Up Close Chester County: Ramping Up Resources to Fight the Rise in Child Abuse Cases
April marks national Child Abuse Prevention Month. For prosecutors, there are few cases more difficult than child abuse. Every time a child is abused, it is a tragedy.
Last year, the Chester County District Attorney’s Office handled one of the most disturbing child abuse cases the county had ever witnessed with the conviction of three adults charged in the torture and killing of three-year old Scotty McMillan. The case was high-profile, with extensive national and international public and media attention. But for all of the attention and difficult details, it was only one case during a year in which the Chester County District Attorney’s Child Abuse Unit handled a record number of child abuse cases.
With new reporting requirements and other factors, child abuse reports are up across Pennsylvania. Chester County is not immune to the horrors of abuse, but we are fortunate to have the resources and dedicated personnel to handle this increased caseload.
Child abuse reports are made through a centralized reporting system called ChildLine. ChildLine reports can be made via phone (1-800-932-0313) or through the ChildLine website. Once a ChildLine report has been made, the information is sent to the Chester County Child Advocacy Center, which is staffed by Chester County prosecutors and detectives. The prosecutors and detectives review the ChildLine information and determine which cases will be handled directly by the District Attorney’s Office and which cases will be sent to other Chester County law enforcement agencies to investigate, such as municipal police departments.
The number of child abuse reports has increased dramatically over the past few years. The yearly number of child abuse reports in Chester County are as follows:
These increases generally can be attributed to three factors. First, the conviction of Jerry Sandusky for abusing multiple children triggered a heightened awareness about child abuse. Second, the Sandusky scandal also resulted in a new Pennsylvania law vastly expanding the number of people who must report suspected child abuse and the types of incidents that must be reported. Third, Chester County has taken an aggressive role in child abuse education and prosecutions, leading to a greater sensitivity to child abuse issues in the community. In fact, the Crime Victims Center of Chester County and the District Attorney’s Office are creating a program with the Chester County school districts to help educate children in every grade school in the County.
How is Chester County dealing with the increase in child abuse reports? The Chester County District Attorney’s Office anticipated the increasing needs for child abuse prosecutions. With the approval of the Chester County Commissioners, the District Attorney’s Office doubled the number of prosecutors and detectives working on child abuse cases and added staff members to address the incoming reports.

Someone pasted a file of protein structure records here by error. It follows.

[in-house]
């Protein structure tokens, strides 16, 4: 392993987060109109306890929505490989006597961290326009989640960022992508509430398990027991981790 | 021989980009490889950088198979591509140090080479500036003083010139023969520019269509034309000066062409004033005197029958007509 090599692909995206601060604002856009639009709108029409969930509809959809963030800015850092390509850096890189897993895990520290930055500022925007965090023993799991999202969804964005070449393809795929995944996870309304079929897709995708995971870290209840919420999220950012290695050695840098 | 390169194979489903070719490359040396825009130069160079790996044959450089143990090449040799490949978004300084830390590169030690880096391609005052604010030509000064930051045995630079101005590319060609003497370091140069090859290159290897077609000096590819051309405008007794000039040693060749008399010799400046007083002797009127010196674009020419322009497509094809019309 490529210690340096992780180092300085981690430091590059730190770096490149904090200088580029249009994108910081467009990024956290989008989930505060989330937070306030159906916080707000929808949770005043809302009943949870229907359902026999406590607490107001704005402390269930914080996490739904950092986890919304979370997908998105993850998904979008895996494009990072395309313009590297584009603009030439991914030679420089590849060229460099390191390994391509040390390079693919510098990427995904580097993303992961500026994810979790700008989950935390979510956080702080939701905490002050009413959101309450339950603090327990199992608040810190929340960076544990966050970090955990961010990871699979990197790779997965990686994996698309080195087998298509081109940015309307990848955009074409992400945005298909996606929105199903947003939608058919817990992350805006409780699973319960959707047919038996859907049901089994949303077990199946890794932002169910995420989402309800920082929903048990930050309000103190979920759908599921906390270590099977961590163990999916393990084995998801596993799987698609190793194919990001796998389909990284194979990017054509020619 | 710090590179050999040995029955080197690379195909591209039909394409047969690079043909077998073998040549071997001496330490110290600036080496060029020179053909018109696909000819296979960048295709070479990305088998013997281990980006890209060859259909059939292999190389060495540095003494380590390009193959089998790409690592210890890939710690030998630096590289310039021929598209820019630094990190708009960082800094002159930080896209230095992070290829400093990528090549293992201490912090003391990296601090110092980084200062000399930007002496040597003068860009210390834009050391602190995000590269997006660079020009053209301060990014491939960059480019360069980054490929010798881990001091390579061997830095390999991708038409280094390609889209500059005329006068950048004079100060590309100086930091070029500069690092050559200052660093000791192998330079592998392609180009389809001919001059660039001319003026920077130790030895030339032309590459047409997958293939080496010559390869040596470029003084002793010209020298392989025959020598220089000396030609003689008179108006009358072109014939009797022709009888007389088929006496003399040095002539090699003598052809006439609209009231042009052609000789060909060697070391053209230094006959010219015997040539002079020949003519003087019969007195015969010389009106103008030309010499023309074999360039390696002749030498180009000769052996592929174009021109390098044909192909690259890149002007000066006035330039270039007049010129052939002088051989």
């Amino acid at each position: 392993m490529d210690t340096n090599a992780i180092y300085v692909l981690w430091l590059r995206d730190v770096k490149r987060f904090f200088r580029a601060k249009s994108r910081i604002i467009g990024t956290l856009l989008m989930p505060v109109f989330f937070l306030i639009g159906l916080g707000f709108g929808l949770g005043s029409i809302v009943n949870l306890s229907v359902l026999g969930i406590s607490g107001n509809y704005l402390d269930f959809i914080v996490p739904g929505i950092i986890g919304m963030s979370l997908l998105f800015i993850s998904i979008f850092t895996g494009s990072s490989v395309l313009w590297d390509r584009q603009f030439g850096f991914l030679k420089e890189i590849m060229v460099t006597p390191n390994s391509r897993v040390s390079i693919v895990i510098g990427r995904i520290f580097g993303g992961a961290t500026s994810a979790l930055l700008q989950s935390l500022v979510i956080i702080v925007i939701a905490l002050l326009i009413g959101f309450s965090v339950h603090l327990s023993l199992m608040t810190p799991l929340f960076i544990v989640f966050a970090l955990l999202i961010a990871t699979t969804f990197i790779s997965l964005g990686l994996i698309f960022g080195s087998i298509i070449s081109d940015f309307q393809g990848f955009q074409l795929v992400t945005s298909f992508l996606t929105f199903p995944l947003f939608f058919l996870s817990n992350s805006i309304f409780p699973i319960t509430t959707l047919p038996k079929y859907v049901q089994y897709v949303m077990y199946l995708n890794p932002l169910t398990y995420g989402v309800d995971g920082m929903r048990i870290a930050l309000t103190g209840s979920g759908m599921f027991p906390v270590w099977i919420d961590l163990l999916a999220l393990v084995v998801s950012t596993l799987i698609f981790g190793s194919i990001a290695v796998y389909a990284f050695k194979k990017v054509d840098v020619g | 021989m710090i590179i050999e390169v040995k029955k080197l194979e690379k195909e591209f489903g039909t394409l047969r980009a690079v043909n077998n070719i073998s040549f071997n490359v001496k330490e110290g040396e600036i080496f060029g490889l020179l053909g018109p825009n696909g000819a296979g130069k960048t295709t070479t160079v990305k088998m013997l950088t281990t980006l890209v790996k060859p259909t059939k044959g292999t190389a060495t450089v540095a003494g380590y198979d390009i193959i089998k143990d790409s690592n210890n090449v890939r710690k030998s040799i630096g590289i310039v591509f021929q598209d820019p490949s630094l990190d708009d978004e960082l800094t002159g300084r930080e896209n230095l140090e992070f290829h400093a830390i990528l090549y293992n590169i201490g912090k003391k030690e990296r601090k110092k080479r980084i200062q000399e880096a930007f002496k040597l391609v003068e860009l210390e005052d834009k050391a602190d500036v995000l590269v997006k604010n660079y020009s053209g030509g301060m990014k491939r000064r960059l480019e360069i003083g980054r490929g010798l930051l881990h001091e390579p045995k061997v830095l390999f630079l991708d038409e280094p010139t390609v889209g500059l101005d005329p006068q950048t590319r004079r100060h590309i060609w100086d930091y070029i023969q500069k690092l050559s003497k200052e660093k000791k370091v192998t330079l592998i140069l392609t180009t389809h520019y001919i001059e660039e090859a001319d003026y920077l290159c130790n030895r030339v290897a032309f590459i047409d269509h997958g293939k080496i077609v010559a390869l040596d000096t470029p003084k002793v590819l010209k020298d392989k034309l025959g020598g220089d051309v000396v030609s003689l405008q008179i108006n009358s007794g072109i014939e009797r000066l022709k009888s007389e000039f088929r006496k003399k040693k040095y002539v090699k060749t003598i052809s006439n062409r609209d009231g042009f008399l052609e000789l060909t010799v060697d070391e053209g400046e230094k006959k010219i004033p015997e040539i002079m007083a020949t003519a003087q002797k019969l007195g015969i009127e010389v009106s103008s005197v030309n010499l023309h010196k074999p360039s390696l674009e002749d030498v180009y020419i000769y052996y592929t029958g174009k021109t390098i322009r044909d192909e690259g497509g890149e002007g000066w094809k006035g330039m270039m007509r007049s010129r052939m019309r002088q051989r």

Michelle Kichline, Chair of the Chester County Commissioners, has made the safety of our citizens, especially the safety of our children, a key priority of the Board of Commissioners. She collaborated with the District Attorney’s Office in anticipation of the expected increase in child abuse reports. The Chester County Commissioners did not hesitate to provide the resources we need to not only successfully prosecute perpetrators, but also protect the children during the emotional process of investigation and prosecution.
Once a child abuse report has been received, the cases must be handled very carefully, both to preserve evidence and protect traumatized children. Children are brought to the Chester County Child Advocacy Center (the “CAC”), located inside the District Attorney’s Office, to be interviewed. The CAC is designed to be a “kid-friendly zone,” where the children can feel secure and comfortable. The CAC has toys for the kids, an area for family members, and access to a comfort dog for children who are calmed by pets.
All interviews are conducted by detectives who are specially trained “forensic interviewers.” Forensic interviewers have received intensive training on how to interview abused children, making sure to elicit facts without re-traumatizing the child. Virtually every Chester County Detective has been to a nationally-accredited forensic interviewing school. The District Attorney’s Office also has Spanish-speaking detectives, a vital tool when speaking with children for whom English is a second language.
The forensic interviews of abused children are often the key to a child abuse case. The number of forensic interviews conducted in Chester County also has been rising steadily, reflecting the increased number of reports and the increased resources used on these cases.
Erin O’Brien is a Chester County child abuse prosecutor who previously served as an Assistant Chief in the Philadelphia District Attorney’s Office handling child abuse and sexual assault cases. Ms. O’Brien was lured to join the Chester County District Attorney’s Office both by the chance to raise her family in Chester County and the resources available in Chester County to fight child abuse. O’Brien observed, “As a prosecutor, I am overwhelmed by the resources and dedication of Chester County to fight child abuse. Our detectives, police, and prosecutors are given every tool available to protect children and prosecute predators. This is the way all counties should fight child abuse.”
Child abuse reports are never just statistics. The vast majority of prosecutors I know take child abuse personally. In our office, we treat every child abuse case like the victim is a member of our Chester County family. And we will never quit until people stop hurting children.
Written by Tom Hogan, District Attorney of Chester County and Chair of the Pennsylvania District Attorneys Association’s Best Practices Committee. (firstname.lastname@example.org)